In terms of and the equations for perturbations are given by

(52) | |||

(53) |

where

(54) | |||||

(55) | |||||

(56) |

A key observation is that the phase space trajectory of the background fields during the transition, Eq. (17), can be re-written as

(57) |

Thus even away from the multi-field scaling solution, obeys a scaling relation. We can then show that two of the effective mass terms become

(58) | |||||

(59) |

independently of the form of since .

Thus on large scales is constant. As we take as our initial condition, this remains so even during the transition and in the final single field dominated phase. Thus from Eq. (47) we have a relation between and ,

(60) |

and and are given by

(61) | |||||

(62) |

In the single field dominated solutions, is no longer the adiabatic field. The adiabatic field is simply (or ) in (or ) and the entropy field is (or ) in (or ). Thus at the late-time attractor we have

(63) | |||||

(64) |

Thus the ratio between and is determined by the ratio between and and we can easily find the ratio as given in Eqs.(41) and (42).

The amplitude of the curvature perturbations can be estimated from . In the initial stage, coincides with the entropy field perturbations , and thus its initial amplitude on super-Hubble scales is given by

(65) |

where we used in Eq. (40) and is given by Eq. (49). After the transition, becomes massless and the amplitude becomes frozen on large scales. In the single field dominated solutions, the comoving curvature perturbation is given by

(66) |

Assuming the transition occurs suddenly, the final amplitude of the comoving curvature perturbation is given by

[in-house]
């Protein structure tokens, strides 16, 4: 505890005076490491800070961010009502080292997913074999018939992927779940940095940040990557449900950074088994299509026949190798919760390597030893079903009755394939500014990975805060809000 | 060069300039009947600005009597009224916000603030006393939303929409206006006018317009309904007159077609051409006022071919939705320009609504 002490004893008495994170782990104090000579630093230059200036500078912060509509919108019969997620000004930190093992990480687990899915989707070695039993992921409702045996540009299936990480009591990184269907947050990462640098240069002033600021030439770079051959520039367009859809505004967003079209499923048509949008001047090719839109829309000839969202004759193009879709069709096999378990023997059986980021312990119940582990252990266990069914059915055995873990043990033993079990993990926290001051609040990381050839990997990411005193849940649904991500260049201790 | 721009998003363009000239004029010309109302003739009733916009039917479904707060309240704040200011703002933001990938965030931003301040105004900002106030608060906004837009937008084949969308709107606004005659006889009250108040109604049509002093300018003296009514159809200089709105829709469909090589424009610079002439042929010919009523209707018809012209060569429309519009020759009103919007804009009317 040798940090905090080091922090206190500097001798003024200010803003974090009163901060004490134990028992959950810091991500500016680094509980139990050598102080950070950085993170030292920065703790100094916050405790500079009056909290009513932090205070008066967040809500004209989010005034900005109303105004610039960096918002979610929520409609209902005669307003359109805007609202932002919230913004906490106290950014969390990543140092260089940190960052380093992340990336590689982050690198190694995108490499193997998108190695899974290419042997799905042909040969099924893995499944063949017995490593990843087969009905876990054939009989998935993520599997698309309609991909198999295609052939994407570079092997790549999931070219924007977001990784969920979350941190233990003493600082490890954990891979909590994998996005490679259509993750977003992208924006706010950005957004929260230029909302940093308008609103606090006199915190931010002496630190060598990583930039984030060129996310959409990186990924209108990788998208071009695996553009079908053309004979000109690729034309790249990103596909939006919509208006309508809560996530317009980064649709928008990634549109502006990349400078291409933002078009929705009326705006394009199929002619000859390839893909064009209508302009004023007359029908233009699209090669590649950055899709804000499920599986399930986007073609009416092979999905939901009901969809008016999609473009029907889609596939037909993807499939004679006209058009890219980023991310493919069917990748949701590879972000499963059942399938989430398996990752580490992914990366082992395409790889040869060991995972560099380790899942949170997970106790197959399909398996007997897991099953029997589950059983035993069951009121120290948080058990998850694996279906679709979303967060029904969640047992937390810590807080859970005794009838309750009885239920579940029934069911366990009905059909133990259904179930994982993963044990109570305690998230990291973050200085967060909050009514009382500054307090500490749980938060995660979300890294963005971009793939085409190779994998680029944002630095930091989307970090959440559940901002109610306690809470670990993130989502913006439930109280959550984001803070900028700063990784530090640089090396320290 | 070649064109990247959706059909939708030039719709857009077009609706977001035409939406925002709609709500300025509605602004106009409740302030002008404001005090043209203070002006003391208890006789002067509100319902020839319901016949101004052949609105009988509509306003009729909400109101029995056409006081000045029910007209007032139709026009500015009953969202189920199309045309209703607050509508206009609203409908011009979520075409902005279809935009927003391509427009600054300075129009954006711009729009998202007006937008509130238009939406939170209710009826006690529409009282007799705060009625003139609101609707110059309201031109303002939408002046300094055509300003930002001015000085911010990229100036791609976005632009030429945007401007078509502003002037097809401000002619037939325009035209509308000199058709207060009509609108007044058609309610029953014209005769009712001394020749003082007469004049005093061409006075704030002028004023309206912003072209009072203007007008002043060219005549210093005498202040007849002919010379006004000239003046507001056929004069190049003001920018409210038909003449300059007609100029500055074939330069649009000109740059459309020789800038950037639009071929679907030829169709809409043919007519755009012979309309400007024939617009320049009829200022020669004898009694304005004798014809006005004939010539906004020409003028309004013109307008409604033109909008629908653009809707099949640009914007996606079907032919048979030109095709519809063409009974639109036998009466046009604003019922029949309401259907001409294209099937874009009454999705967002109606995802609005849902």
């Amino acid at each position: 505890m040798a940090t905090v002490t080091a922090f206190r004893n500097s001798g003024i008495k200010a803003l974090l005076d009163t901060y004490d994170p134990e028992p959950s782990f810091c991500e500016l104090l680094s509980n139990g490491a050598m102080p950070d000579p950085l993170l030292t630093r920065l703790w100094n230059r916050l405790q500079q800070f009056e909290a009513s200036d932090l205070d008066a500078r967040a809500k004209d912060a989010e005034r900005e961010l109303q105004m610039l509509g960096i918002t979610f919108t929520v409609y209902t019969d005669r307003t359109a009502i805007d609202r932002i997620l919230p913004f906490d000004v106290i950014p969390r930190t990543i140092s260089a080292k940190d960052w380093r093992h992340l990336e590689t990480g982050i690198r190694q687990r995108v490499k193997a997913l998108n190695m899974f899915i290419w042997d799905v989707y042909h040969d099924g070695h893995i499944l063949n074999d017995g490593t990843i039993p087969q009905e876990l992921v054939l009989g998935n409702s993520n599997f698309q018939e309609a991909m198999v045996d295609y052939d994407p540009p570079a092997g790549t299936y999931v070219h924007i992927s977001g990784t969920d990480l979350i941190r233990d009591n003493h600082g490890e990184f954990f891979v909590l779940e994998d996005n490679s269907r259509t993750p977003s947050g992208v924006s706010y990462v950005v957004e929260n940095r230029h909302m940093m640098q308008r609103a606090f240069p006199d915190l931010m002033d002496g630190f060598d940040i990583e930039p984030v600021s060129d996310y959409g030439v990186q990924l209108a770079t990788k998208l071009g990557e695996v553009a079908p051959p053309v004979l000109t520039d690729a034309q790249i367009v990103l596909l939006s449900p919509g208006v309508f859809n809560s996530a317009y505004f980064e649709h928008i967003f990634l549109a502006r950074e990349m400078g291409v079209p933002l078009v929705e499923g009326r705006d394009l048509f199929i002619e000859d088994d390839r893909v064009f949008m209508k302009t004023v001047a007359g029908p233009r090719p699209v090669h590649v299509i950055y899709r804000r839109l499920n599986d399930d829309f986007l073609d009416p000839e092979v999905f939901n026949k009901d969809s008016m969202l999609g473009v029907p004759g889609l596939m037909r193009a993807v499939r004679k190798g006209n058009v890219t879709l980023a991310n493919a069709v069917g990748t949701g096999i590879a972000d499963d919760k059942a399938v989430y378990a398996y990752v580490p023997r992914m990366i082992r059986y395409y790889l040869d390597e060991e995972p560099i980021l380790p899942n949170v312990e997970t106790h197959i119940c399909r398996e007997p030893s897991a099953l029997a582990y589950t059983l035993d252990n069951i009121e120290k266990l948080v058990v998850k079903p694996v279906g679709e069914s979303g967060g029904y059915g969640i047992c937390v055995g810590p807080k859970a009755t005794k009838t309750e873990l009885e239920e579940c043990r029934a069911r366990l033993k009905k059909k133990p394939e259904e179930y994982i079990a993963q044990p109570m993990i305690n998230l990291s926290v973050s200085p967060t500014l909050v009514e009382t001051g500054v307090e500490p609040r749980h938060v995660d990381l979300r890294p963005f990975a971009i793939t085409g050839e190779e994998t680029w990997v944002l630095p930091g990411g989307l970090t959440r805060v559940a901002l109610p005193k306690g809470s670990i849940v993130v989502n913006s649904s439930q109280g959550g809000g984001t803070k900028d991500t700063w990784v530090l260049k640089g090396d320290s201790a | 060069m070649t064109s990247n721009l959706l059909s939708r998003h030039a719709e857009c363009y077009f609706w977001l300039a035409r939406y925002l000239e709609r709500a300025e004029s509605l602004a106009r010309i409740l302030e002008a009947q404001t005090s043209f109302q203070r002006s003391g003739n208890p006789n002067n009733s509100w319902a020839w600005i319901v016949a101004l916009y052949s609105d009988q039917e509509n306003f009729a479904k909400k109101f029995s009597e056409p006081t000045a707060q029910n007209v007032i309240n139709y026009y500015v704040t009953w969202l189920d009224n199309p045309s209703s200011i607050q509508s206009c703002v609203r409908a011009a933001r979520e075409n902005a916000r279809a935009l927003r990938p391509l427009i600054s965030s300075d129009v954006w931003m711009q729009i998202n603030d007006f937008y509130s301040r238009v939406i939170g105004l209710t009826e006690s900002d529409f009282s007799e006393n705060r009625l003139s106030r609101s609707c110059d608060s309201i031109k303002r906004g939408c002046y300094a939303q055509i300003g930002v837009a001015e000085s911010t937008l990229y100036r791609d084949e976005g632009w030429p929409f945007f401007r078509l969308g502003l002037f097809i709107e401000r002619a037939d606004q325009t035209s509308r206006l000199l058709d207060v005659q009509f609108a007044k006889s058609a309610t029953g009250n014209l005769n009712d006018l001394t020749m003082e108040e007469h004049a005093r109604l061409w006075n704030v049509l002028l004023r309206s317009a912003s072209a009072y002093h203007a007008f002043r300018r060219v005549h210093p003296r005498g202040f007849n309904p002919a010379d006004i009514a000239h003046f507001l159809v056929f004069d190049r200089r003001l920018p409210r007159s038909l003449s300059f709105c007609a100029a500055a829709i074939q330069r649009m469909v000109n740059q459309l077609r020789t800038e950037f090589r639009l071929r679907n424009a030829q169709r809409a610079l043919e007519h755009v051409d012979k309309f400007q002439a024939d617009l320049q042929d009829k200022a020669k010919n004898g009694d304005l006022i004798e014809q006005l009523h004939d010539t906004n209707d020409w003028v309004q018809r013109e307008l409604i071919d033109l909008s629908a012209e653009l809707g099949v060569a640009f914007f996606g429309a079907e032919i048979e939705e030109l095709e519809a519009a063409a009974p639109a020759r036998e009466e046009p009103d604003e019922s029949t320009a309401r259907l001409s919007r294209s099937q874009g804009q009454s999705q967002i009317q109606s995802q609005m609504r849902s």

(67) |

where the subscript T means that the quantity is evaluated at the transition time. On the other hand the amplitude of the entropy field perturbation is given by

(68) | |||||

(69) |

From the numerical solutions for and , we can reconstruct . We confirm that constructed in this way agrees with the Hubble scale at the transition as is shown in Figure 3.

## 5 Conclusion

In this paper we have studied the generation of curvature perturbations during an ekpyrotic collapse with multiple fields. We must assume that the classical background solution starts from a state very close to a saddle point in the phase space that corresponds to the multi-field ekpyrotic scaling solution. If the solution stays at this fixed point for long enough, a scale-invariant spectrum of isocurvature perturbations is generated over the range of scales that is relevant for large scale structure in the Universe. Even if the background solution deviates only slightly from the multi-field scaling solution initially, the tachyonic instability eventually drives the solution to the old ekpyrotic collapse dominated by a single field. During this transition, the initial isocurvature field perturbations generate a scale-invariant spectrum of comoving curvature perturbations.